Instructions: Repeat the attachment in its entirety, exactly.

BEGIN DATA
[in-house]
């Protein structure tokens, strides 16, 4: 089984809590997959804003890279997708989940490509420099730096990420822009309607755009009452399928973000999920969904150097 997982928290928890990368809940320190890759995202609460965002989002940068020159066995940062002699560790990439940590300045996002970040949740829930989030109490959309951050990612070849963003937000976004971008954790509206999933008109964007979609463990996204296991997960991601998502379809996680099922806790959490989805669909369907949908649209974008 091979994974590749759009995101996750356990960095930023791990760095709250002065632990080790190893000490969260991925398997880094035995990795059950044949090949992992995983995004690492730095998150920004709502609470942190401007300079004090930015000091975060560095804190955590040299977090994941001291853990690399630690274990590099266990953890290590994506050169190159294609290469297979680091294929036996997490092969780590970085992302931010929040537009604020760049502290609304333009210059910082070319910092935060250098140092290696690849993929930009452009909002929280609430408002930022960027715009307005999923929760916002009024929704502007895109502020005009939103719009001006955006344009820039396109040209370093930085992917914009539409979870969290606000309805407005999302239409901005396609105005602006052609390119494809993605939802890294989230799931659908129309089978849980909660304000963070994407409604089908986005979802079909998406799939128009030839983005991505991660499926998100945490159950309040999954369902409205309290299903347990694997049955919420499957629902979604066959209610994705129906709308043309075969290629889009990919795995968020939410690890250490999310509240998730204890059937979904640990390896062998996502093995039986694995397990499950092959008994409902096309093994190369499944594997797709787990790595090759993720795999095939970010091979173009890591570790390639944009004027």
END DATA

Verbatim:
[in-house]
């Protein structure tokens, strides 16, 4: 089984809590997959804003890279997708989940490509420099730096990420822009309607755009009452399928973000999920969904150097 997982928290928890990368809940320190890759995202609460965002989002940068020159066995940062002699560790990439940590300045996002970040949740829930989030109490959309951050990612070849963003937000976004971008954790509206999933008109964007979609463990996204296991997960991601998502379809996680099922806790959490989805669909369907949908649209974008 091979994974590749759009995101996750356990960095930023791990760095709250002065632990080790190893000490969260991925398997880094035995990795059950044949090949992992995983995004690492730095998150920004709502609470942190401007300079004090930015000091975060560095804190955590040299977090994941001291853990690399630690274990590099266990953890290590994506050169190159294609290469297979680091294929036996997490092969780590970085992302931010929040537009604020760049502290609304333009210059910082070319910092935060250098140092290696690849993929930009452009909002929280609430408002930022960027715009307005999923929760916002009024929704502007895109502020005009939103719009001006955006344009820039396109040209370093930085992917914009539409979870969290606000309805407005999302239409901005396609105005602006052609390119494809993605939802890294989230799931659908129309089978849980909660304000963070994407409604089908986005979802079909998406799939128009030839983005991505991660499926998100945490159950309040999954369902409205309290299903347990694997049955919420499957629902979604066959209610994705129906709308043309075969290629889009990919795995968020939410690890250490999310509240998730204890059937979904640990390896062998996502093995039986694995397990499950092959008994409902096309093994190369499944594997797709787990790595090759993720795999095939970010091979173009890591570790390639944009004027």